Skip to main content

Lady A, After Removing Antebellum from Name, Sues Black Singer Lady A


Dave Haywood, Hillary Scott and Charles Kelley of Lady Antebell—err, Lady A—attend the 53rd annual CMA Awards at the Music City Center on November 13, 2019 in Nashville, Tennessee.

You had to know that the country music version of #BlackLivesMatter wasn’t going get the melody exactly right. The short, but totally predictable story: country trio attempts wokeness, ends up infuriating Black community.

Here’s what happened. Following George Floyd’s death and nationwide protests, the group “Lady Antebellum” suddenly realized their name maybe wasn’t the best idea. So, on June 11, the band posted on Instagram that their “hearts have been stirred with conviction,” about the “injustices, inequality and biases Black women and men have always faced and continue to face everyday.” As a result of their newfound awakening, along with “much personal reflection, band discussion, prayer and many honest conversations with some of our closest Black friends and colleagues,” the band decided to drop “Antebellum” from its name. Forevermore, the group would now be officially known as “Lady A”—a name that fans of the band had long used anyway.

Lady A’s racial sensitivity, though, appears to have had the shelf life of a buttered biscuit. A few short weeks later, the group filed a federal lawsuit against Black blues singer Anita White – who had already been going by the name “Lady A” for many years—two decades, even. The would-be ex-Antebellum (Postbellum?) plaintiffs already registered the trademark “Lady A,” and apparently, they thought now would be a fabulous time to enforce those rights in court.

The suit, filed July 8 in Nashville’s U.S. District Court for the Middle District of Tennessee, tells the story of the country trio’s legal claim: recognition of the hurtful connotations of the word “antebellum,” the Musical Group announced on June 11, 2020 that they would discontinue using their “Lady Antebellum” brand and use only the federally-registered “Lady A” brand moving forward. Notably, the Musical Group started using “Lady A” as a source indicator for their goods and services as early as 2006-2007, adopting as an official brand a name their fans began associating with the Musical Group as they rose to popularity. The Musical Group has used “Lady A” interchangeably with “Lady Antebellum” since the 2006-2007 timeframe.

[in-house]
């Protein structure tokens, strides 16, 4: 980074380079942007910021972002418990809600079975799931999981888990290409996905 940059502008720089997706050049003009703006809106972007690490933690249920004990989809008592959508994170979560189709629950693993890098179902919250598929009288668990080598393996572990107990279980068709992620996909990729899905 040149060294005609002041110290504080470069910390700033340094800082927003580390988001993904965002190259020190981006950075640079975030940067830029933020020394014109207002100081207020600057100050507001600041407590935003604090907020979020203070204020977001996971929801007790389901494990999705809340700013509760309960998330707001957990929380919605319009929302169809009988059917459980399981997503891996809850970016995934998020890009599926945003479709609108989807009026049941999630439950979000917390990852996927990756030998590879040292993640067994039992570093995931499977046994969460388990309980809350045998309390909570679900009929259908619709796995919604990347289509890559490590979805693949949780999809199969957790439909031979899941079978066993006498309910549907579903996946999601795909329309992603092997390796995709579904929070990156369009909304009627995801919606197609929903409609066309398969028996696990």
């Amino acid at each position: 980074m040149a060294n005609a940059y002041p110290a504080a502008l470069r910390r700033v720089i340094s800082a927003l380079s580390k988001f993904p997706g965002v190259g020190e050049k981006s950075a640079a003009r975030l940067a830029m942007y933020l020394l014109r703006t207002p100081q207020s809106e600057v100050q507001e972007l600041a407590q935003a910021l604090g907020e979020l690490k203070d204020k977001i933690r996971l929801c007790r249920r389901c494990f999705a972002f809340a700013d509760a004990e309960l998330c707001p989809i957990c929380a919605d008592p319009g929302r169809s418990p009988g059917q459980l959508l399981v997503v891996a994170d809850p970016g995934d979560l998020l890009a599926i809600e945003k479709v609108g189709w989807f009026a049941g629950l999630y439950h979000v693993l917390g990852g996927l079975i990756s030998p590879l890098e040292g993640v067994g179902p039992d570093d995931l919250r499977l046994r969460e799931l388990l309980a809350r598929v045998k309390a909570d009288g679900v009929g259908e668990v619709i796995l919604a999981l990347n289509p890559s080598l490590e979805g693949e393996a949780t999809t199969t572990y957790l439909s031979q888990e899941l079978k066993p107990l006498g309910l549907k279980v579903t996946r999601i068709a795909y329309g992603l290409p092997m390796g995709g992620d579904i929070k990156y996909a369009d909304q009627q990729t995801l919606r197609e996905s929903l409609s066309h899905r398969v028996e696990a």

The group now seeks a declaratory judgment that the name “Lady A” belongs solely to them – and not to Anita White.

In the complaint, the trio of plaintiffs argued that they’d secured the trademark first, and that they were using the name Lady A to far more success than Anita White.  The former “Antebellums” called themselves, “one of the twentyfirst century’s premier vocal groups, blending deeply-felt emotions with classic Country sounds,” which has amassed record-breaking success, ushering in ten No. 1 hits with more than 18 million album units, 34 million tracks sold, and nearly five billion digital streams.” The Complaint went on to list awards and accolades bestowed on the group.

By contrast, the trio claimed to have only “recently learned” about the very existence of  blues, soul, and funk artist Anita White – who only performs in just a handful of states, and only has 166 monthly listeners on Spotify.

According to the lawsuit, the group and White tried to discuss some sort of cooperation on the name –even exploring co-writing some music. Discussions broke down, though, and White demanded $10 million from the band. The plan, according to White, was to use that money to rebrand herself and mitigate the effects of Lady Antebellum’s name-switch.

The musical group now argues that they’ve been using “Lady A” for years, and because White never objected, they should have the sole legal right to use the name.

While the band may have a solid case under trademark law, public response to the lawsuit has been anything but good. Many are slamming the country trio for using their status and success to bully a Black artist. The move to sue White, particularly in the context of the professional music world, is striking many as tone-deaf.

You can read a copy of the lawsuit for yourself below:

Formerly Known as Lady Antebellum Complaint by Law&Crime on Scribd

[Photo by Jason Kempin/Getty Images]

Have a tip we should know? [email protected]

Filed Under:

Follow Law&Crime:

Elura is a columnist and trial analyst for Law & Crime. Elura is also a former civil prosecutor for NYC's Administration for Children's Services, the CEO of Lawyer Up, and the author of How To Talk To Your Lawyer and the Legalese-to-English series. Follow Elura on Twitter @elurananos